night before the enemy retreated. The rebel batteries kept up a desultory fire day and night, throwing shot and shell, grape and canister, but the intervening woods prevented them from getting an accurate range of our position, and consequently no harm was done except in one case, where a man of the Seventeenth New York Infantry was struck by a solid shot which tore off one of his legs, causing his death on the following day. A splinter of a tree, cut off by the same ball, slightly wounded another man of the same regiment. For other casualties on this march I beg leave to refer to the report of casualties already forwarded.
With the exception of four days' rations of bread and meal, and about half rations of sugar and coffee, this command drew all its subsistence from the country after leaving Atlanta. The exact amount of supplies of every kind drawn from the country cannot be ascertained, but it may be estimated as equivalent to about 65,000 rations. Of forage not even an approximate estimate can be had, the number of horses and mules in the command varying daily, almost hourly. According to reports from the different regiments of this brigade 110 mules and 61 horses were captured. The number of negroes who followed the column cannot be ascertained with anything like accuracy. It may be safely stated, however, that not less than 100 colored persons were with the brigade on arriving in front of Savannah. The commanding officer of the Tenth Regiment Michigan Infantry reports two cotton gins destroyed by his command, the only instance known to me of such occurrence. At Sandersville three or four bales of cotton were found hidden in a field and destroyed. Of railroad track this command destroyed about twelve miles at nearest computation.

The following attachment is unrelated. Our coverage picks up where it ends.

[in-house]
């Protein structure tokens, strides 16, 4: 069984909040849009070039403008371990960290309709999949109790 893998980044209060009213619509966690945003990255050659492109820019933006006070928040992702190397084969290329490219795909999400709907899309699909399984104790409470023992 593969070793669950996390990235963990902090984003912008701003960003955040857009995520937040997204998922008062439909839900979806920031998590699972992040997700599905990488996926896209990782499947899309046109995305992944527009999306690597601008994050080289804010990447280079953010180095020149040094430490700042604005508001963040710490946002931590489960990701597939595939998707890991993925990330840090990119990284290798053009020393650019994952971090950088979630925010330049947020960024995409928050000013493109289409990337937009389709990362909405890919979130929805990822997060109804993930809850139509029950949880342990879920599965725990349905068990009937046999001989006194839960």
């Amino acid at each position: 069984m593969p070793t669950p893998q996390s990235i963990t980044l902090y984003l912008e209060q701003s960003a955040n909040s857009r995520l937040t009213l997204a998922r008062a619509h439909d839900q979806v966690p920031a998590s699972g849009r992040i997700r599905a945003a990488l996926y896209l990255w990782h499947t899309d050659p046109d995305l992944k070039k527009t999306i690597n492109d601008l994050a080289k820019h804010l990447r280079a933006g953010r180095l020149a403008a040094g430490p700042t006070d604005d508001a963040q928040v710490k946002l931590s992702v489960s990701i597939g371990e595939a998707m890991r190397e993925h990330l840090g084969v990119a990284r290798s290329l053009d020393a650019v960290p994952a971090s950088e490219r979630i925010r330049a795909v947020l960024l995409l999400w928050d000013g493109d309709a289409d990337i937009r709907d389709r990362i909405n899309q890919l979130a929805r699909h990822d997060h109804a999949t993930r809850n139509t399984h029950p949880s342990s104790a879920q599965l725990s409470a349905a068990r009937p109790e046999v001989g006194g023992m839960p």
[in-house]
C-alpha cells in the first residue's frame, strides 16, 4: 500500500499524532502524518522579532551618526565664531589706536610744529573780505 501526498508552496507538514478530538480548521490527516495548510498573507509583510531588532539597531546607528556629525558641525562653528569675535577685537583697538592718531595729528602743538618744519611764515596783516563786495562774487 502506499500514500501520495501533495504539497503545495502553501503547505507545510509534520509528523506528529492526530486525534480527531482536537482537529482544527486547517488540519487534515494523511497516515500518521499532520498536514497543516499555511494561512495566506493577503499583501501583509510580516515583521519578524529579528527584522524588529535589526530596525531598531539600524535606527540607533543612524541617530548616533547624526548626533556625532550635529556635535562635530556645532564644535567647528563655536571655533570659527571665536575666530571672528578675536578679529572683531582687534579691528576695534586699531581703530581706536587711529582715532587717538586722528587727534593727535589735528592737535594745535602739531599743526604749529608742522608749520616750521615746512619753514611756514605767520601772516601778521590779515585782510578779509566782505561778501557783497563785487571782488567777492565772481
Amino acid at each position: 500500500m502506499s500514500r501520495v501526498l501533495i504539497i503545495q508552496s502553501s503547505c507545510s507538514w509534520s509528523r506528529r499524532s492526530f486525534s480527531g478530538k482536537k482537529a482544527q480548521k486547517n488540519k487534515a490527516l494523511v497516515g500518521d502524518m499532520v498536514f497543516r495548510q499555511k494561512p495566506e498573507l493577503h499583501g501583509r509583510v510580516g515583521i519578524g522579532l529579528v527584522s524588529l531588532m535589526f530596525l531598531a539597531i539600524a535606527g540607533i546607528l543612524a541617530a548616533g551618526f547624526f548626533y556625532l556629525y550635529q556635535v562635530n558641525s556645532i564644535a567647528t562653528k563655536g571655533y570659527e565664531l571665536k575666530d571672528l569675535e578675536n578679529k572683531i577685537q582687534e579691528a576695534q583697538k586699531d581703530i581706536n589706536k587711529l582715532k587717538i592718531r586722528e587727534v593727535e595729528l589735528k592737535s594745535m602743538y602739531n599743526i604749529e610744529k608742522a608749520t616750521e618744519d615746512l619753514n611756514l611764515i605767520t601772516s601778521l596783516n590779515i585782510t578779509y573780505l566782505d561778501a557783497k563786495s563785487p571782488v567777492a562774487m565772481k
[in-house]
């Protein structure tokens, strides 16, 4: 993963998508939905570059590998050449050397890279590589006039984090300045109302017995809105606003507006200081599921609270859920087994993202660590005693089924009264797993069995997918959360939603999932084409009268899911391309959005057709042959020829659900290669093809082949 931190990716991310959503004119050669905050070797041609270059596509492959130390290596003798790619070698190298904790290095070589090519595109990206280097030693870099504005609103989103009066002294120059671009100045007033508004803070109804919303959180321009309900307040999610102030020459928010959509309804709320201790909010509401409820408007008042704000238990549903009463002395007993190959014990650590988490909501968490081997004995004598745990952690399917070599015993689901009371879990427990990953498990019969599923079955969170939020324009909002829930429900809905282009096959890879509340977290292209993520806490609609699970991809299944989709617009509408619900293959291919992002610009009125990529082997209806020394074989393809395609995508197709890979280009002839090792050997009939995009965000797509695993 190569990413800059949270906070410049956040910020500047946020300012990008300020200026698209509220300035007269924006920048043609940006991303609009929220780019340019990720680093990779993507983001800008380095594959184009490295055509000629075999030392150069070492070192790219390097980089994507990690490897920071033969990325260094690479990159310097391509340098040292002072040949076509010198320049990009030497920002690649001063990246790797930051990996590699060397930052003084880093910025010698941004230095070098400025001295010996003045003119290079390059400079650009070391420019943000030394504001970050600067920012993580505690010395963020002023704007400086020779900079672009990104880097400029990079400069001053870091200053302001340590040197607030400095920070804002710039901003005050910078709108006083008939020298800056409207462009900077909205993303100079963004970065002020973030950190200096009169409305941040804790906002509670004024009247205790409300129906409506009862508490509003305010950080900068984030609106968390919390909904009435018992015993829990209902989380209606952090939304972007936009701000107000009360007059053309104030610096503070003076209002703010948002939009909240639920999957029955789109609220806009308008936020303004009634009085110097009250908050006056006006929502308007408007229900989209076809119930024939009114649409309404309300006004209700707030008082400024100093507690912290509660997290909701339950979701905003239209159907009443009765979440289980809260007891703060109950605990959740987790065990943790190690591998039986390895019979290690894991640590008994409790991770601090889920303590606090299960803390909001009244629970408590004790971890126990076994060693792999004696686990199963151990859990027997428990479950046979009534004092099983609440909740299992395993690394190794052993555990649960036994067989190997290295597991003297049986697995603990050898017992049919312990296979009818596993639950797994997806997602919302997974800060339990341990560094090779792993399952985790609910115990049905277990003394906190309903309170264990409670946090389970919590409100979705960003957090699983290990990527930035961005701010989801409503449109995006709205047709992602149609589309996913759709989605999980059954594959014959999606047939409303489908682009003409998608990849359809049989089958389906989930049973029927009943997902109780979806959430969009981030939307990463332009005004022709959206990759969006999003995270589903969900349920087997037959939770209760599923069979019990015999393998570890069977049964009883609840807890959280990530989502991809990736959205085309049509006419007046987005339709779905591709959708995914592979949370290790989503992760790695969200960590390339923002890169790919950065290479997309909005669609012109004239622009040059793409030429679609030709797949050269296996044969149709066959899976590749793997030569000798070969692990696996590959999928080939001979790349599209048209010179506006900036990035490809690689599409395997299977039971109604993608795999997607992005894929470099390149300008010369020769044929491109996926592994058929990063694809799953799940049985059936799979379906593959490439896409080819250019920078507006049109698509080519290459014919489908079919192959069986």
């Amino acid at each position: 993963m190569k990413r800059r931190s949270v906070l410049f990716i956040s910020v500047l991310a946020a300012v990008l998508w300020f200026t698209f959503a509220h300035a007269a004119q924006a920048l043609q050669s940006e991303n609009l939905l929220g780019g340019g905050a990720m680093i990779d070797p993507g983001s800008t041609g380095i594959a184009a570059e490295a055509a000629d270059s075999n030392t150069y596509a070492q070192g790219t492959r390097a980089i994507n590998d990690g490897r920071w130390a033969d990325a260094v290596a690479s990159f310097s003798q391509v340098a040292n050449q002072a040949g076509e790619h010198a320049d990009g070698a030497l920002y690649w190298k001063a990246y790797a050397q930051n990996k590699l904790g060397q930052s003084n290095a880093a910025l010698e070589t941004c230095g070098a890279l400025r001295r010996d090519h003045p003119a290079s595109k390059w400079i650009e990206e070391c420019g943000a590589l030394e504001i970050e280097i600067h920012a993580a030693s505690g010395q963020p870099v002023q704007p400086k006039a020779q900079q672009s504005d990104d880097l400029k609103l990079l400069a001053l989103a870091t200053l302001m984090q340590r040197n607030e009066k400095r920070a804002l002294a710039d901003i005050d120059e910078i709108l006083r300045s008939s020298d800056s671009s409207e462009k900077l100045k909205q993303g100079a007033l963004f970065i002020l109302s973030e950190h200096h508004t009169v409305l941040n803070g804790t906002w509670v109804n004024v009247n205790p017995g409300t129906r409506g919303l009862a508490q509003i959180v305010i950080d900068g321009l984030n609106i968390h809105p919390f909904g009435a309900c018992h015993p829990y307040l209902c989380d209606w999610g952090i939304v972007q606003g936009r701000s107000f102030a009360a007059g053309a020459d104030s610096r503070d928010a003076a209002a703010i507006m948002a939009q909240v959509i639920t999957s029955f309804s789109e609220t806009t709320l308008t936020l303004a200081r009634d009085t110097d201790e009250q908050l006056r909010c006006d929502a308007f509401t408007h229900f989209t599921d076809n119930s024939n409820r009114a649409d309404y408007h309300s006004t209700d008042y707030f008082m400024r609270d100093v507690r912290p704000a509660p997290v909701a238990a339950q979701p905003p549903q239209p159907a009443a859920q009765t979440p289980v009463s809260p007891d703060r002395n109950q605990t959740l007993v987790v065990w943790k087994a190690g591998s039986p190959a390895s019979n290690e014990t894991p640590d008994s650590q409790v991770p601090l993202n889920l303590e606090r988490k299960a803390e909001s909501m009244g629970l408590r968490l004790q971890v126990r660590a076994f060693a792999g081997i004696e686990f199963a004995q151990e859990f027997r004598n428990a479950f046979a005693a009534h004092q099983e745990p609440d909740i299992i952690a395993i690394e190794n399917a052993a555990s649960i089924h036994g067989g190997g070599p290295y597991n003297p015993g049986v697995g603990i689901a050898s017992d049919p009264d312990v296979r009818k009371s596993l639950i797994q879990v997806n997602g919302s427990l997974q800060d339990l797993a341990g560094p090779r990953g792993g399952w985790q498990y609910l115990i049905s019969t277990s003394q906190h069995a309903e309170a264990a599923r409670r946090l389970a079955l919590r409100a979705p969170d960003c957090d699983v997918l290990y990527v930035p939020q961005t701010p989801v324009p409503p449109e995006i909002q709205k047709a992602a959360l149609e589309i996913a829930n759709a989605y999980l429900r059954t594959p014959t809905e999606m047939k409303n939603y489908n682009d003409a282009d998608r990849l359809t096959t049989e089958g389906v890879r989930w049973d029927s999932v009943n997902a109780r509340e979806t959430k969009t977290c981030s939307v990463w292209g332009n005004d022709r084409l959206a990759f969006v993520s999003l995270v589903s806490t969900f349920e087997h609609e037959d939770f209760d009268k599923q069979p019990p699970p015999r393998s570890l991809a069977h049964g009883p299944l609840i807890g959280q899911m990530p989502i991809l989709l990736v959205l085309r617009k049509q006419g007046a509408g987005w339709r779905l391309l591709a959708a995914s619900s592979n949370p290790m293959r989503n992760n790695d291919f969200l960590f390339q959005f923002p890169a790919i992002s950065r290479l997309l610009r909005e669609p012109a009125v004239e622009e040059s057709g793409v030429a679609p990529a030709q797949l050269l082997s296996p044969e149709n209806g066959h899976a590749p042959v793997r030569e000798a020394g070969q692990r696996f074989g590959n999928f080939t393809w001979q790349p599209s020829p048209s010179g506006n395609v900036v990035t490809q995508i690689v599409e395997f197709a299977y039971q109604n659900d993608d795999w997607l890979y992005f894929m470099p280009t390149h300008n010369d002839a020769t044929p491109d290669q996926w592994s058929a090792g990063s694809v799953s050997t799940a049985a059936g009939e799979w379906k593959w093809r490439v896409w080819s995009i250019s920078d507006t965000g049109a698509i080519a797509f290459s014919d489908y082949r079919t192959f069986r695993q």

On the 22nd of December the army entered the city of Savannah and this brigade was moved to its present location.
Very respectfully, your obedient servant,
R. F. SMITH,
Captain T. WISEMAN,
Asst. Adjt. General, Second Division, Fourteenth Army Corps.
Numbers 66. Report of Captain Eben White, Sixteenth Illinois Infantry. HEADQUARTERS SIXTEENTH Illinois INFANTRY, Near Savannah, Ga., January 1, 1865. *
The regiment was here [Atlanta] clothed and equipped, and marched on November 16, following the Georgia railroad to Covington, Ga., from thence to Milledgeville, and from that place in a southeasterly direction to the Savannah River, and down the right bank of that stream to the city of Savannah, which place was invested on the 11th and occupied on the 21st of December, 1864.
Subsistence. -After leaving Atlanta there was issued to the regiment but three days' rations of hard bread and sugar and ten days' rations of coffee. The men obtained all other necessary articles of subsistence and many luxuries in the greatest abundance from the country along the route, which afforded sweet potatoes, chickens, turkeys, and other provisions in larger quantities than could be consumed by the men.
*For portion of report (here omitted) relating to operations in North Georgia and North Alabama, see VOL. XXXIX, Part I, p. 637.